The View from Across the Street of the University City Cemetery

I was shocked and saddened to learn last Monday that the Chesed Shel Emeth Cemetery in University City, Missouri across the street from where I live, was vandalized. University City is a multi-ethnic suburb of St. Louis with about 35,000 people. The racial make-up is approximately 50% white, 40% black, and 10% others. There is a strong Asian presence, including numerous restaurants and stores within half a mile of the cemetery (dubbed “Chinatown”). There are six synagogues, two Jewish day schools and three cemeteries in University City, and I am influenced to this day from experiencing this diversity and melting pot growing up in University City.

I live so close to the cemetery that the police asked if I had home security video, which I did not. Last Monday, I went to the cemetery to see if the graves of my grandparents were damaged but fortunately they were not vandalized.

However, while I was there, I went to the vandalized area and I saw the tombstone of my friend’s grandmother toppled over. I did not know her, but I knew her son, Henry, who passed away in 2010 at the age pf 97. I remember him talking about the anti semitism he experienced when he was young and how he fought against it in another generation and another time. It saddened me to think of what he would have thought of his mother’s grave being desecrated.

Though I have no firsthand knowledge and I understand that it took a lot of force to do the damage that was done, I feel that it was most likely high school kids who committed this outrage, and it was not a systematic and well-organized act of anti-semitism. Even though I am aware there may be some copy-cat incidents — as in Philadelphia — I grew up in University City, and as a kid, I recall my fellow neighborhood youth talking about going into the cemetery — not to vandalize — but as a Halloween prank. I told them not to do it because my grandfather was buried there.

Later on, I was Executive Director of Beth Hamedrosh Hagadol Synagogue, which could be seen from the cemetery. One day students who walked by the synagogue on a daily basis, threw rocks and broke a window. I know for a fact it was those students because it happened between 3 and 5 pm on a weekday. The next day, I waited for the students to come by and offered a monetary reward for information, which was given, and which the police followed up on.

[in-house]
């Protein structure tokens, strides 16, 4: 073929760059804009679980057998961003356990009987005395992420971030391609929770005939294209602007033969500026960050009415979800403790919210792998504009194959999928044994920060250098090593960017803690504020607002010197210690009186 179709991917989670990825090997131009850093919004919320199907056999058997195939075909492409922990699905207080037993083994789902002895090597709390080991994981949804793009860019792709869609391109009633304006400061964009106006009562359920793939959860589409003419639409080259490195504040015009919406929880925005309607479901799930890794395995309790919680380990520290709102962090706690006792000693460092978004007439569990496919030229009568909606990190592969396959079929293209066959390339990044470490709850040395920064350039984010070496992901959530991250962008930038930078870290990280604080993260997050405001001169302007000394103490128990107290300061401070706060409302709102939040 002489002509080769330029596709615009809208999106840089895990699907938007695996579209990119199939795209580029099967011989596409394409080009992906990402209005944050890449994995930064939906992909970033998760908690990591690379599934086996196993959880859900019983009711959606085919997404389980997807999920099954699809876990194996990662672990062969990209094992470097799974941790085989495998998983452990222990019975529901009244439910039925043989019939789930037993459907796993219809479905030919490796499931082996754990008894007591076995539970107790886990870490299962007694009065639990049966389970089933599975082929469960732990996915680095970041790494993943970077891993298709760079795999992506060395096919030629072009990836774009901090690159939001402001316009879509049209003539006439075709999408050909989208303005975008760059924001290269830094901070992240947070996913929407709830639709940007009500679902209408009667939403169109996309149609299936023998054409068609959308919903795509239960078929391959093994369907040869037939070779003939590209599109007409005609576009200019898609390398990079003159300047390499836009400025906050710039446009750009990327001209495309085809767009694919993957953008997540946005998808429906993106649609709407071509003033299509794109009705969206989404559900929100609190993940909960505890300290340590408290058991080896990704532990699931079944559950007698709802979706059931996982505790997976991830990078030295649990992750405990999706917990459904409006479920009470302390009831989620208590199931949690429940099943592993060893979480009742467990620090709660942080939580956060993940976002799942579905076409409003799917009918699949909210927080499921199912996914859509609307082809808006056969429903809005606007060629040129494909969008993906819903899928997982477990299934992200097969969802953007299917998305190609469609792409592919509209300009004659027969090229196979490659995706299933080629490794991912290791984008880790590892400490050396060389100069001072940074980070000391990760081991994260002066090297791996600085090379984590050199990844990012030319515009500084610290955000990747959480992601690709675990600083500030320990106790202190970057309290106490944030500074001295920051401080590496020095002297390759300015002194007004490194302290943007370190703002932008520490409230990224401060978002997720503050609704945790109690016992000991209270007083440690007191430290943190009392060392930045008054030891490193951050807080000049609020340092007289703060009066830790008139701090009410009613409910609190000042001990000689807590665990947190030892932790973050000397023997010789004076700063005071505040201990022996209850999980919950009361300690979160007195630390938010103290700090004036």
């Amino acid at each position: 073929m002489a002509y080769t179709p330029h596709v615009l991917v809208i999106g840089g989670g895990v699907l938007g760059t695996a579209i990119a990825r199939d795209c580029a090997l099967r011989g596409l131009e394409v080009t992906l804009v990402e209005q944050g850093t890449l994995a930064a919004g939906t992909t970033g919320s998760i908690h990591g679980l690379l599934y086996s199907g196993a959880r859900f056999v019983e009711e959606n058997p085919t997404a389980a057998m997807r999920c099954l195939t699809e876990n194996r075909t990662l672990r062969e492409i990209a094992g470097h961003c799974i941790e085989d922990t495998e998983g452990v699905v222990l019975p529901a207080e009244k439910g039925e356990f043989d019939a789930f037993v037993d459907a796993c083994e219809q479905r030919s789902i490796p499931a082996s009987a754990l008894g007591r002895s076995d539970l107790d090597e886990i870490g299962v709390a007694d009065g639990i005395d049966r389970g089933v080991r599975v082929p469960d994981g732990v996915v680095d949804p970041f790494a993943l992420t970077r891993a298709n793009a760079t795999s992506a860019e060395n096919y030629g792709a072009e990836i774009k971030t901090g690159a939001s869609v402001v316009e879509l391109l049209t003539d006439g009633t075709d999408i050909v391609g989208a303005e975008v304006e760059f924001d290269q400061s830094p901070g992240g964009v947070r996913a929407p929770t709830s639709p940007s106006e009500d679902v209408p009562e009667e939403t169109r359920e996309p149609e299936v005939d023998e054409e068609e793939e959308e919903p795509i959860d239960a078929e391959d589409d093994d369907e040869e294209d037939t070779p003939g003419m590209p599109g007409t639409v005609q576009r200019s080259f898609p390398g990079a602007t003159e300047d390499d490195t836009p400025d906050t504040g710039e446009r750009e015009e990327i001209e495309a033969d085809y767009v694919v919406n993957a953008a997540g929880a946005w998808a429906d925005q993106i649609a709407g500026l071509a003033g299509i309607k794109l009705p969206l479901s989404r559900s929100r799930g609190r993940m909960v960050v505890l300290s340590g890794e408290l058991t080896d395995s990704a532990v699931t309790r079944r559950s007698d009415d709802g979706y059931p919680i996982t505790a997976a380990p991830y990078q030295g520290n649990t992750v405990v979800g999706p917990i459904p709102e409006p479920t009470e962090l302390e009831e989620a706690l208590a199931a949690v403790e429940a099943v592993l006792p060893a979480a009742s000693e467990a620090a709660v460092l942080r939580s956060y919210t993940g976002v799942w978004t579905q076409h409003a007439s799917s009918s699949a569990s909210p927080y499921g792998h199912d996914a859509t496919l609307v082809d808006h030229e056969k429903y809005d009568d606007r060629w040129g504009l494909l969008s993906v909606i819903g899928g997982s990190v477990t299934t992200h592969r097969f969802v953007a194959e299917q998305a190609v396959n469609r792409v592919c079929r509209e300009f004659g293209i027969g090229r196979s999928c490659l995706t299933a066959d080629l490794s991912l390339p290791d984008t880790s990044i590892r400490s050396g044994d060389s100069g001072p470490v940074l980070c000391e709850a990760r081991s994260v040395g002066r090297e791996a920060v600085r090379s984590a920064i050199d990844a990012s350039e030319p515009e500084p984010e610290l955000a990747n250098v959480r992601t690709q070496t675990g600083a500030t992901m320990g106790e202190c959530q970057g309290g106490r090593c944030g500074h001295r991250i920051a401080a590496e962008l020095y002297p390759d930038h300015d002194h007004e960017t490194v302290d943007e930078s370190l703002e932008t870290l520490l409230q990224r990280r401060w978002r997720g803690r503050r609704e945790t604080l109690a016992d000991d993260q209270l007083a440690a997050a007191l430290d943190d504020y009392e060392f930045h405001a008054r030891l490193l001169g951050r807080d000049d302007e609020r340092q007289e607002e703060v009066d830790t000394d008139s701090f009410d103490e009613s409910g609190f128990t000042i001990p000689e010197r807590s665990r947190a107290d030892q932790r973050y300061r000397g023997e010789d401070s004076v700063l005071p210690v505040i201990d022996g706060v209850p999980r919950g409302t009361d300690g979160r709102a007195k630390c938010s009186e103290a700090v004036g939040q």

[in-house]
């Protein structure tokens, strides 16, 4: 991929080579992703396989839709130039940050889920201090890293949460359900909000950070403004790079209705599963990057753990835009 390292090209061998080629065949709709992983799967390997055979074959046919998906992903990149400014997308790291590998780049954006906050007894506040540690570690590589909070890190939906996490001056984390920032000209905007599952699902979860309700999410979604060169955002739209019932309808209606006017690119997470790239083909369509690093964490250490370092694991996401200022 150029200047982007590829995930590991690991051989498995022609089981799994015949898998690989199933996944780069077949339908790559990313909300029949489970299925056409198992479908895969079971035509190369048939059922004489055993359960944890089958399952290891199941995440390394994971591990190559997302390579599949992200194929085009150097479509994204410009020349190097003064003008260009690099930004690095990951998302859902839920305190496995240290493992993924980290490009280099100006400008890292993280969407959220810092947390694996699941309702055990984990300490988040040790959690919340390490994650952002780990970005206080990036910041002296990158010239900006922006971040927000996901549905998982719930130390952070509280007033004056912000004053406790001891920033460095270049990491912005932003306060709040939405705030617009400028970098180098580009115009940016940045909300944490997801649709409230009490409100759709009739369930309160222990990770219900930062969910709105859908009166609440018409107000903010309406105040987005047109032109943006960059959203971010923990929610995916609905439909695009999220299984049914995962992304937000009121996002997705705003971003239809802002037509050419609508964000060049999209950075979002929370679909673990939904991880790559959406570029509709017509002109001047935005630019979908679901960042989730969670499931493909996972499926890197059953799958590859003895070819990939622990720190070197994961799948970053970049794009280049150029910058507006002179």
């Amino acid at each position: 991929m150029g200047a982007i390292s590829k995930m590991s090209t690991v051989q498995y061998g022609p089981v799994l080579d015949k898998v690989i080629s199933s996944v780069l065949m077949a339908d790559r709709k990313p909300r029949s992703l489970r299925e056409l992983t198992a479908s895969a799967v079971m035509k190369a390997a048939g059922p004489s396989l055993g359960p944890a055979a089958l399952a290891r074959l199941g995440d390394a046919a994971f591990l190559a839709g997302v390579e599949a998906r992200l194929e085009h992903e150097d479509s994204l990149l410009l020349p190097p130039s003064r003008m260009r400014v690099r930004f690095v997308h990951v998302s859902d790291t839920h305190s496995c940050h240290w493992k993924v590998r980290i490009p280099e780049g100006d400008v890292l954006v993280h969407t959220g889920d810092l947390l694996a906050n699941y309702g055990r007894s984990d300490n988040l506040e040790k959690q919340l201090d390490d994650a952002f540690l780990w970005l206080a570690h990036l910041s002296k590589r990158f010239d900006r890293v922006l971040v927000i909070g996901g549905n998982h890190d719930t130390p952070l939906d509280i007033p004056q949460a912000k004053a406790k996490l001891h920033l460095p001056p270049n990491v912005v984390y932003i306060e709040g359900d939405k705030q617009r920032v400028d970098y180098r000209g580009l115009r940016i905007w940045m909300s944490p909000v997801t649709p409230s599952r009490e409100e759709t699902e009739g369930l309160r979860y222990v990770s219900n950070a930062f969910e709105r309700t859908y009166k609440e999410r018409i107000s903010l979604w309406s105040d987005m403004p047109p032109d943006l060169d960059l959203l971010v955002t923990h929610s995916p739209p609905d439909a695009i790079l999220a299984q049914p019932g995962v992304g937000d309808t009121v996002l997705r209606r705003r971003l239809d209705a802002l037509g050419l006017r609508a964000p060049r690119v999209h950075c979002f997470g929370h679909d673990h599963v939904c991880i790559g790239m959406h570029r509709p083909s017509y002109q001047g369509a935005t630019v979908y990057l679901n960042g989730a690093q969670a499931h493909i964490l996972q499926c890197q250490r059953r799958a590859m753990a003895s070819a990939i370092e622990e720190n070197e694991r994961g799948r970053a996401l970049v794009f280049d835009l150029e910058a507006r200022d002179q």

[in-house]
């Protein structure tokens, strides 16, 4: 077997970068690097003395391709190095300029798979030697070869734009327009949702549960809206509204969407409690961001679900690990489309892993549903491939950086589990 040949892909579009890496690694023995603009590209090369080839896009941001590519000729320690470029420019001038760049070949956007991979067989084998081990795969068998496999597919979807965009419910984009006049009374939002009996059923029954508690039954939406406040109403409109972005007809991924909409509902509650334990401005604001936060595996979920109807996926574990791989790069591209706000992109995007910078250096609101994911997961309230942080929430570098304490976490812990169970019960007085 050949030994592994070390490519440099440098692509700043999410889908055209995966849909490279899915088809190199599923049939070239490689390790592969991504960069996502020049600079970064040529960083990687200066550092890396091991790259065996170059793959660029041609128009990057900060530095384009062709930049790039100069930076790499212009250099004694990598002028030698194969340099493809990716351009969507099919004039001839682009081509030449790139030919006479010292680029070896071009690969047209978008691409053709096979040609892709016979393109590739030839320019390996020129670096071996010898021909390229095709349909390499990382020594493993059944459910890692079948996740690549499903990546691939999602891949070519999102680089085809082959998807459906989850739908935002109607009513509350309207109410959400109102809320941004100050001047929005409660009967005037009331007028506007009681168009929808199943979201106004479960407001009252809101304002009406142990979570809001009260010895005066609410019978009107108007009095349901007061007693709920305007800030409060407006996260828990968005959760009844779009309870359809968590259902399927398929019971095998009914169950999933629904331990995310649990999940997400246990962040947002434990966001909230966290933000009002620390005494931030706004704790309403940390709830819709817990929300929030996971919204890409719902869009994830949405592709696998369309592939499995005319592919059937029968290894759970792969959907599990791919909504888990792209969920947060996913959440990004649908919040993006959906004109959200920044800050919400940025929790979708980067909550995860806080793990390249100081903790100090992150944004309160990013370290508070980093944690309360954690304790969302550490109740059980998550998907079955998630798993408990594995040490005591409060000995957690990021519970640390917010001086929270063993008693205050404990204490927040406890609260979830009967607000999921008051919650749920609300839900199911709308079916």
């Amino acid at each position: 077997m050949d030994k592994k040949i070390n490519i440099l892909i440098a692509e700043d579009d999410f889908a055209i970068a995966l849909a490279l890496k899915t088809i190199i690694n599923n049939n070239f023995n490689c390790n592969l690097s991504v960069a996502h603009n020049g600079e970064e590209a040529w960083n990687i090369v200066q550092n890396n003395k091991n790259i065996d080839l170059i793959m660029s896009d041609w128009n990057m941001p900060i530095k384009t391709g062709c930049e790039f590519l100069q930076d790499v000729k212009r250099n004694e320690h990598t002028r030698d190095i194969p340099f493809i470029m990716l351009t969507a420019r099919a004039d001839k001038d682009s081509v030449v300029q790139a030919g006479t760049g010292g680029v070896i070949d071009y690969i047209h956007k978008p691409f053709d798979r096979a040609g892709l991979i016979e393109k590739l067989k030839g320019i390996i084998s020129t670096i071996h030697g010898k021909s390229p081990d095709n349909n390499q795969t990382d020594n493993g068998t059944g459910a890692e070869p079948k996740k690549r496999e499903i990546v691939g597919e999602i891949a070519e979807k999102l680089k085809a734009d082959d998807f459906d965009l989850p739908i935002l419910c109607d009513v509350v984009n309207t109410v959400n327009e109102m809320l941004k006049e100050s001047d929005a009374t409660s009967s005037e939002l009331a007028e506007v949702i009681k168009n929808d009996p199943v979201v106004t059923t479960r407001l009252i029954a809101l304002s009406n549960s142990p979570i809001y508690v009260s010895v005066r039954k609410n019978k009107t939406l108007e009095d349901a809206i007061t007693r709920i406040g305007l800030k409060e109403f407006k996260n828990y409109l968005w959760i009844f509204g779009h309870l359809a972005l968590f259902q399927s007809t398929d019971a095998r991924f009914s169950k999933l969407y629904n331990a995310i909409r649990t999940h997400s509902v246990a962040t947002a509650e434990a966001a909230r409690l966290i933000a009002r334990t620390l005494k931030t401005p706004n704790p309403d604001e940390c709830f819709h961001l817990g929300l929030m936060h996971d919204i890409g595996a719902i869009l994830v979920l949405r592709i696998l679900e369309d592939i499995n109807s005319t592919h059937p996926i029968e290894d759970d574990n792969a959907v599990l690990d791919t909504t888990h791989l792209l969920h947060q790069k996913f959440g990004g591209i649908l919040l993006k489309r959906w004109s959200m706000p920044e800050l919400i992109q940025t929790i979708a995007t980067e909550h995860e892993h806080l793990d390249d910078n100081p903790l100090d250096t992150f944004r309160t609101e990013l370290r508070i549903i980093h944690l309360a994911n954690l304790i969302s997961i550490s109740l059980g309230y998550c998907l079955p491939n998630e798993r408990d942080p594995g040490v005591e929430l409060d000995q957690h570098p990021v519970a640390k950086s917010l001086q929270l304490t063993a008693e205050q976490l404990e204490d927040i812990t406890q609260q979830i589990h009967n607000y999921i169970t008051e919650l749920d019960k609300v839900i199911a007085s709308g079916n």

It was very heartwarming to see the amount of people from all over the local, state and the nation who came to the cemetery last Wednesday, to show their solidarity against anti semitism, I have never seen anything like it as people of all backgrounds marched past my house to the cemetery.

I realize there are many reasons not to approve of President Trump’s policies, however I have been greatly disturbed by the extreme vitriol against the President and his family and advisers, which are irrelevant to his policies. It reminds me of the vitriol, commonly targeted against Israel, on our college campuses and elsewhere in the United States. I was very concerned that it was only a matter of time until the anti-Trump rhetoric would be redirected against Israel. For example, at the University of Missouri last year, there was a guest lecture on the day the Chancellor resigned due to accusations of racism, which compared Israeli treatment of illegal African immigrants to Nazi treatment of Jews. Invited to speak at the University, the guest lecturer showed a slide, which on one side, had the sign “Arbeit Macht Frei” from Auschwitz-Birkenau, and on the other, a sign inviting African immigrants to sign up for work in Israel.

Ironically, as a result of the response to the cemetery vandalism, I am hopeful that anti-Israel forces on campuses and elsewhere, will be less likely to delve into anti-semitism in the future. Though I deeply appreciate the Far-Left’s involvement with the cemetery clean-up, I feel that their deep-seated conviction that President Trump is an anti-semite and a racist has fueled their adoption of this cause.

The bottom-line is that fighting anti-semitism has become such a cause celebre among the Far-Left that they will be sensitive in the near future to not being labeled as such. Now is the time for organizations such as Stand With Us and others, engaged in this fight on college and university campuses across the country, to double their efforts and strongly call out those who cross the line into anti-semitism. Now is the moment. Let’s seize it!

About the Author
Stuart Klamen is the founder of the Bergson Group an Israel advocacy group that works on uniting Christians and Jews through pro Israel advocacy through out Missouri.
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